Jun 09, 2010 Nick rated it really liked it
Shelves: music
Like many people, it was on my "I'll get around to reading this someday" shelf for some time. The cover blurb makes it sound so potentially intriguing and so potentially depressing, all at the same time, that it took a while to get my nerve up to read it.
Once I did so, it was hard to put down. Each chapter is a thoughtful, insightful examination of some aspect of the relationship between popular music and death. Thomson examines not only songs about death, but the ways in which we listen to song
Edwina Hall Callan
Nov 22, 2013 Edwina Hall Callan rated it it was ok
Shelves: library-book, 2013
The title is so promising but this book had a hard time holding my attention.
I did learn a little piece of trivia that I'd never heard before.
Paul McCartney wrote the song "Helter Skelter" about an amusement park ride.
(Page 113) "The Helter Skelter is a British fairground attraction that involves sliding down a spiral chute on a mat."
Hmmm ... I wonder if anyone has ever told Charlie Manson that ?
Mar 27, 2009 Guy rated it really liked it
Aangename verrassing, dit boek over ellende in moderne popmuziek in de brede zin. Bestrijkt het hele gamma van oude blues en country, via teenage death songs, exploratie van dood als thema einde jaren zestig, via gangsta rap, etc. Elk hoofdstuk zou een eigen boek kunnen vormen, maar dit is alleszins al een uitstekende voorzet. (****)
Erin Tuzuner
Feb 02, 2012 Erin Tuzuner rated it liked it
Shelves: music, 2012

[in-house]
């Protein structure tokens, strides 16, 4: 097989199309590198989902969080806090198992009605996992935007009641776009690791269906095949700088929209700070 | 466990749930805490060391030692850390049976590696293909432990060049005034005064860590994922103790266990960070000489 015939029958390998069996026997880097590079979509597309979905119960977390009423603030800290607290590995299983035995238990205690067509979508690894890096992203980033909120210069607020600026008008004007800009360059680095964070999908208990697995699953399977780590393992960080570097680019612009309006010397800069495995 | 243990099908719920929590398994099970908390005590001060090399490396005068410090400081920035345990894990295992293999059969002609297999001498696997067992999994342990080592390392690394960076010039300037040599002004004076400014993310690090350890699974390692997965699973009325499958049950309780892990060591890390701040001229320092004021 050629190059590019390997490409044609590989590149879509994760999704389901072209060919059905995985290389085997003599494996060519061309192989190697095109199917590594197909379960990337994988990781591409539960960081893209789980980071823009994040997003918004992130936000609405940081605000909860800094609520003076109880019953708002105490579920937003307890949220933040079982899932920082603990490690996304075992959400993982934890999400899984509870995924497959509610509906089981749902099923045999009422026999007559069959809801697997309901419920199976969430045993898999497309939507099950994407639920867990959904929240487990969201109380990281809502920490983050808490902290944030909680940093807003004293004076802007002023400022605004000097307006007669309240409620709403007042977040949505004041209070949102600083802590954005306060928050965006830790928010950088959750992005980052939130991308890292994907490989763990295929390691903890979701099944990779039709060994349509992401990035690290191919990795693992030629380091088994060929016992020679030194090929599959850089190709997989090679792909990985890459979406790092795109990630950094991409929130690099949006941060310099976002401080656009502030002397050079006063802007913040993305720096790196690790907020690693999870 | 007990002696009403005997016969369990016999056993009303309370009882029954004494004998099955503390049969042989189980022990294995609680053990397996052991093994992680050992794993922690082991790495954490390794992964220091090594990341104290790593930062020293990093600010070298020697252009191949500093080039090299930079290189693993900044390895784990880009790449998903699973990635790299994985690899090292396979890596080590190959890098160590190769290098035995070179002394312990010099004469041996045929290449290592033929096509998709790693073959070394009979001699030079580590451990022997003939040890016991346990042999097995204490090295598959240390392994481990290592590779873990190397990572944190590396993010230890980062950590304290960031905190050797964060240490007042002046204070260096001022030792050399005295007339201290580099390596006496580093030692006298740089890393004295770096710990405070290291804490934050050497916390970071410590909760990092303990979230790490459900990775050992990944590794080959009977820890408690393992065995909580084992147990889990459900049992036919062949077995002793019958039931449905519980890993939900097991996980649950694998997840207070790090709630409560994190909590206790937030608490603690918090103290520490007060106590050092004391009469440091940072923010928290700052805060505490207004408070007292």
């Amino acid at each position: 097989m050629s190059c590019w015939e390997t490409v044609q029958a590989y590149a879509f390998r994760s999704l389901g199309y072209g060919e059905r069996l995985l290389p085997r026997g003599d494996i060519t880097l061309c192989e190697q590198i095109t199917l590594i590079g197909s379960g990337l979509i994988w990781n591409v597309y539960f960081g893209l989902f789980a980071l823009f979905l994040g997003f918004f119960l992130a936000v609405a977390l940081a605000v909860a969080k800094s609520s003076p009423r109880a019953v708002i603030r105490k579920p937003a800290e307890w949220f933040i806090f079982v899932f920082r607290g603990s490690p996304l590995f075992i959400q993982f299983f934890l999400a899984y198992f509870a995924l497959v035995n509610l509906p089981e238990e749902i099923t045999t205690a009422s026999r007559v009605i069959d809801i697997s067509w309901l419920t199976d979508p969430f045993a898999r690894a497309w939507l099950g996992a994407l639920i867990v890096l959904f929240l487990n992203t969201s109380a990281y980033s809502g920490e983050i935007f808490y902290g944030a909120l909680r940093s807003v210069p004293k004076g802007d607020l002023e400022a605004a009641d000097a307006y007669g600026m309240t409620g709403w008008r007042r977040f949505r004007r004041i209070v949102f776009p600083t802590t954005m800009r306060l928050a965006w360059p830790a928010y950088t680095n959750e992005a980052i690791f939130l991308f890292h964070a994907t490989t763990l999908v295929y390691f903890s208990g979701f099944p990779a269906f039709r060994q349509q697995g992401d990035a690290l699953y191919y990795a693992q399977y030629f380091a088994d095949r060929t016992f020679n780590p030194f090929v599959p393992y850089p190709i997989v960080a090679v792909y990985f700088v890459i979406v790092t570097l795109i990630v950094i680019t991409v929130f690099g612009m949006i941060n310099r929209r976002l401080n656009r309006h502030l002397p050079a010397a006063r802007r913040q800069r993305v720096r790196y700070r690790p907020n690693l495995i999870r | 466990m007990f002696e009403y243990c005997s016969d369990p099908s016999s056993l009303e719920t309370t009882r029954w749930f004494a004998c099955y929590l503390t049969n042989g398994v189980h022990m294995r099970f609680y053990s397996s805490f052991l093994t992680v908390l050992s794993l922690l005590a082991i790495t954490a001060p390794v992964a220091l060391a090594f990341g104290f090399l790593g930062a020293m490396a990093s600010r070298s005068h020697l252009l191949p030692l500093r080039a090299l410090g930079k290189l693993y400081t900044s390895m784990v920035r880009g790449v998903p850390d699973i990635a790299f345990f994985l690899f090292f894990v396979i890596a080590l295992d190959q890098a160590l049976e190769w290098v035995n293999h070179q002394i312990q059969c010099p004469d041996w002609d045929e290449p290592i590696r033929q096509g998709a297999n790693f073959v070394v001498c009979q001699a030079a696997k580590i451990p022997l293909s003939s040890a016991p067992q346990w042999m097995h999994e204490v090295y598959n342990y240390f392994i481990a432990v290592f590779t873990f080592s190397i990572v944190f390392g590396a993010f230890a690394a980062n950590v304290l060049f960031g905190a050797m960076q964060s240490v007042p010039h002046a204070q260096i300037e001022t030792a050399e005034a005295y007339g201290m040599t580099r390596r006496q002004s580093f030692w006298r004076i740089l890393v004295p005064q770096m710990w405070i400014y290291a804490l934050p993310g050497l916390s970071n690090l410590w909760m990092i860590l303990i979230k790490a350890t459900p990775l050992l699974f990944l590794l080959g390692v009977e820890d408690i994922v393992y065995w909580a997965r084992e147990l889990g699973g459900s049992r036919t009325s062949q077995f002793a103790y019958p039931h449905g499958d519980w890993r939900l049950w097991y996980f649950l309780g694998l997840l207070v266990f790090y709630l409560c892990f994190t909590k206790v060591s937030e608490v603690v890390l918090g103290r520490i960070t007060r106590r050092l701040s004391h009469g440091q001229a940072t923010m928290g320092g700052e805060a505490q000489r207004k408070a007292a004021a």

Not as grand as the extended title would lead you to believe, there is still an allure to this book. Well researched, engaging and spanning centuries in some cases, Thomson reminds us regardless of our well chosen bumper stickers, we all return to the same place.
Katherine Rowland
Feb 09, 2016 Katherine Rowland rated it liked it
Shelves: nf-general
An interesting reflection on how popular music has coped with the concept of death, in its various forms. While I didn't agree with every one of the author's conclusions, I did find much to think about and to consider.
Tara Brabazon
Mar 24, 2011 Tara Brabazon rated it really liked it
This is an innovative, entertaining and well argued book that explores the role of death in popular music history. It is the right mix of carefully selected songs with a well presented overaching analysis.
Elizabeth Olson
May 09, 2011 Elizabeth Olson rated it liked it
Shelves: read-2011
You wouldn't believe the pervasiveness of death stuff throughout the canon of American song! From Appalachian murder songs of 100 or more years ago, to treacly pop, with stops in all genres along the way, it's everywhere -- and the author's dot-connecting and cultural explications are fascinating.
Nov 13, 2012 Erik rated it it was ok
Shelves: music
Better subtitled "A middle-aged rock critic faces his own mortality and pretends to write a music book." Ratio of music-to-self righteous hand-wringing is disappointingly low.
Todd Rongstad
Sep 16, 2009 Todd Rongstad rated it really liked it
A book that ranges over some wide territory, but draws some brilliant conclusions about murder ballads and culture that I will be exploring further in my own work.
Dan Peters